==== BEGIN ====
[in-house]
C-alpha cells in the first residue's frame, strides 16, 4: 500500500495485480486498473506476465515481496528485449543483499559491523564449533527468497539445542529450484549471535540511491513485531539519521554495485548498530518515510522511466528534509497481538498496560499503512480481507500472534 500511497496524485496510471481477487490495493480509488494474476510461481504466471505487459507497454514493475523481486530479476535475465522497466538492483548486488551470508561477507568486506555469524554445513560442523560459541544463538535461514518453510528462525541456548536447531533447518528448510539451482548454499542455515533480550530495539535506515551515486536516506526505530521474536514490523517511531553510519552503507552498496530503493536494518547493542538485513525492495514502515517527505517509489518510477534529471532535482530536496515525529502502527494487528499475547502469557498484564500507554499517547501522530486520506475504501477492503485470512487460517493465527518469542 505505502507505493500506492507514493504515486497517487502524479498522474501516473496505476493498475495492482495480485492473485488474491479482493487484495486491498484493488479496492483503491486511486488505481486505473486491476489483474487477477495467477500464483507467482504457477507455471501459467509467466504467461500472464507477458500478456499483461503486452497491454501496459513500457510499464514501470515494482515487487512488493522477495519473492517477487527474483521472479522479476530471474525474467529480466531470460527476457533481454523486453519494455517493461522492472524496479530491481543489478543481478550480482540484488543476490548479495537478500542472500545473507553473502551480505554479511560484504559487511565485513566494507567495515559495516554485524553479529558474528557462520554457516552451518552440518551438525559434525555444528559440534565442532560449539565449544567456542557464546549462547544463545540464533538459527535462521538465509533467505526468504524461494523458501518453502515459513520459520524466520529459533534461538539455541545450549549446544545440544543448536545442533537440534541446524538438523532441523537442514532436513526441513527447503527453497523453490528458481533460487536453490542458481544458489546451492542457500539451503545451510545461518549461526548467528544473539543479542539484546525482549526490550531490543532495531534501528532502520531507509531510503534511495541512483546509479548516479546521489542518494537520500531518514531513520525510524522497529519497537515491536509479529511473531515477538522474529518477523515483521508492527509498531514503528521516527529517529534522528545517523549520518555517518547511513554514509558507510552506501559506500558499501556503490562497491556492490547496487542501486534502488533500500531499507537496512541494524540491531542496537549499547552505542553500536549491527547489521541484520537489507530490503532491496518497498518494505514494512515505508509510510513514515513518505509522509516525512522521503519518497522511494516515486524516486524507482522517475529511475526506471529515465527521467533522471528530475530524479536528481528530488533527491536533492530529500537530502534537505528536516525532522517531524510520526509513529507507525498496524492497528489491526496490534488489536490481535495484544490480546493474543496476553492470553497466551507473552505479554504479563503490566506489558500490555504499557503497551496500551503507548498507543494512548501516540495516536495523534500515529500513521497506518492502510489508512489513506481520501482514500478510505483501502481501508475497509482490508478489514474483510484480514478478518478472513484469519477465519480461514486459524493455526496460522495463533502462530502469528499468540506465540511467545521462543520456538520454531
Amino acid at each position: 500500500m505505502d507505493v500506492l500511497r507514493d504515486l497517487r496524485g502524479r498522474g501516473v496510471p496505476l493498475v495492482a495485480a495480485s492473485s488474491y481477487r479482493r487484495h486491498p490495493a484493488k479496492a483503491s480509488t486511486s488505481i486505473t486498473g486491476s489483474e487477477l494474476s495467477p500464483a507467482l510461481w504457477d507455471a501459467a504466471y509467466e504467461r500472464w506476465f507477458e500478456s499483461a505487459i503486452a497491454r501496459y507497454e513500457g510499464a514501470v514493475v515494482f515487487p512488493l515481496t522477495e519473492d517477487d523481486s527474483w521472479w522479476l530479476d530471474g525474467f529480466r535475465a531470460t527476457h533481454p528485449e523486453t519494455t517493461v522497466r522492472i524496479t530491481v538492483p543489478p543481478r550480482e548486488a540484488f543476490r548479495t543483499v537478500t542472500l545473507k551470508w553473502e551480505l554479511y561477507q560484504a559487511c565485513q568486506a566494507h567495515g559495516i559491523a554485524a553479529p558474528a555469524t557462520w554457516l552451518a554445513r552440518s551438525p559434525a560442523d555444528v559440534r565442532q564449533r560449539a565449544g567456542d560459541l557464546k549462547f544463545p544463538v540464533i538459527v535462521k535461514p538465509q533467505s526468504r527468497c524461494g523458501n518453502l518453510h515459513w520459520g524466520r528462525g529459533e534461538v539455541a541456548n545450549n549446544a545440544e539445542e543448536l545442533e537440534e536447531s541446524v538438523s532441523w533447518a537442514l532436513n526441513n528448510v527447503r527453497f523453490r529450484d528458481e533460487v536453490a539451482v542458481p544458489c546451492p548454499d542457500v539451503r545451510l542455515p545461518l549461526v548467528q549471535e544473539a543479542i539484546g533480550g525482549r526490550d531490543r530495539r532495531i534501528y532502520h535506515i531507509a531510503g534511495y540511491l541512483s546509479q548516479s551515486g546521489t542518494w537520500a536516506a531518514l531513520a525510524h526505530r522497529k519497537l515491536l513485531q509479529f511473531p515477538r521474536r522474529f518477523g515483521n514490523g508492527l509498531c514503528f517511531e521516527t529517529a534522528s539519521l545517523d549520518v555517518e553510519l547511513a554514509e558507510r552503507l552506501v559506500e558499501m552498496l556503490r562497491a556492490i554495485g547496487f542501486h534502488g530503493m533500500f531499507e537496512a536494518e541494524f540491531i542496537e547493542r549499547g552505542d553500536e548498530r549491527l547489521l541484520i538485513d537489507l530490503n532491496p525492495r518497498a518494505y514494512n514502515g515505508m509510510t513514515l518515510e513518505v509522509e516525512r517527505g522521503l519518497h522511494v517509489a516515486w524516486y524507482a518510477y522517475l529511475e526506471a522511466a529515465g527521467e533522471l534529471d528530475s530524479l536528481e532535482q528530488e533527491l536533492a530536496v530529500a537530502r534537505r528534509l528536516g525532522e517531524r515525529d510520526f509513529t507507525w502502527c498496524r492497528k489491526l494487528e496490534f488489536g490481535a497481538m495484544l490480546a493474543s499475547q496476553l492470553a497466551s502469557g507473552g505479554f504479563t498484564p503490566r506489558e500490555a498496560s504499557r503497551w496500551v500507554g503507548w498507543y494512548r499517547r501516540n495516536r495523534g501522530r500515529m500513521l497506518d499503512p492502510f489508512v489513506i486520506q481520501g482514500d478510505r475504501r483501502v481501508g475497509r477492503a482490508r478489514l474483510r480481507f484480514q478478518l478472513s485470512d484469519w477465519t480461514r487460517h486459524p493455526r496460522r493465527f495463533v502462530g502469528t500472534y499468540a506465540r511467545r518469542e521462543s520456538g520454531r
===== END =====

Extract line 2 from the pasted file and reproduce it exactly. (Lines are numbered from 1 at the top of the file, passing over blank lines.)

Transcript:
C-alpha cells in the first residue's frame, strides 16, 4: 500500500495485480486498473506476465515481496528485449543483499559491523564449533527468497539445542529450484549471535540511491513485531539519521554495485548498530518515510522511466528534509497481538498496560499503512480481507500472534 500511497496524485496510471481477487490495493480509488494474476510461481504466471505487459507497454514493475523481486530479476535475465522497466538492483548486488551470508561477507568486506555469524554445513560442523560459541544463538535461514518453510528462525541456548536447531533447518528448510539451482548454499542455515533480550530495539535506515551515486536516506526505530521474536514490523517511531553510519552503507552498496530503493536494518547493542538485513525492495514502515517527505517509489518510477534529471532535482530536496515525529502502527494487528499475547502469557498484564500507554499517547501522530486520506475504501477492503485470512487460517493465527518469542 505505502507505493500506492507514493504515486497517487502524479498522474501516473496505476493498475495492482495480485492473485488474491479482493487484495486491498484493488479496492483503491486511486488505481486505473486491476489483474487477477495467477500464483507467482504457477507455471501459467509467466504467461500472464507477458500478456499483461503486452497491454501496459513500457510499464514501470515494482515487487512488493522477495519473492517477487527474483521472479522479476530471474525474467529480466531470460527476457533481454523486453519494455517493461522492472524496479530491481543489478543481478550480482540484488543476490548479495537478500542472500545473507553473502551480505554479511560484504559487511565485513566494507567495515559495516554485524553479529558474528557462520554457516552451518552440518551438525559434525555444528559440534565442532560449539565449544567456542557464546549462547544463545540464533538459527535462521538465509533467505526468504524461494523458501518453502515459513520459520524466520529459533534461538539455541545450549549446544545440544543448536545442533537440534541446524538438523532441523537442514532436513526441513527447503527453497523453490528458481533460487536453490542458481544458489546451492542457500539451503545451510545461518549461526548467528544473539543479542539484546525482549526490550531490543532495531534501528532502520531507509531510503534511495541512483546509479548516479546521489542518494537520500531518514531513520525510524522497529519497537515491536509479529511473531515477538522474529518477523515483521508492527509498531514503528521516527529517529534522528545517523549520518555517518547511513554514509558507510552506501559506500558499501556503490562497491556492490547496487542501486534502488533500500531499507537496512541494524540491531542496537549499547552505542553500536549491527547489521541484520537489507530490503532491496518497498518494505514494512515505508509510510513514515513518505509522509516525512522521503519518497522511494516515486524516486524507482522517475529511475526506471529515465527521467533522471528530475530524479536528481528530488533527491536533492530529500537530502534537505528536516525532522517531524510520526509513529507507525498496524492497528489491526496490534488489536490481535495484544490480546493474543496476553492470553497466551507473552505479554504479563503490566506489558500490555504499557503497551496500551503507548498507543494512548501516540495516536495523534500515529500513521497506518492502510489508512489513506481520501482514500478510505483501502481501508475497509482490508478489514474483510484480514478478518478472513484469519477465519480461514486459524493455526496460522495463533502462530502469528499468540506465540511467545521462543520456538520454531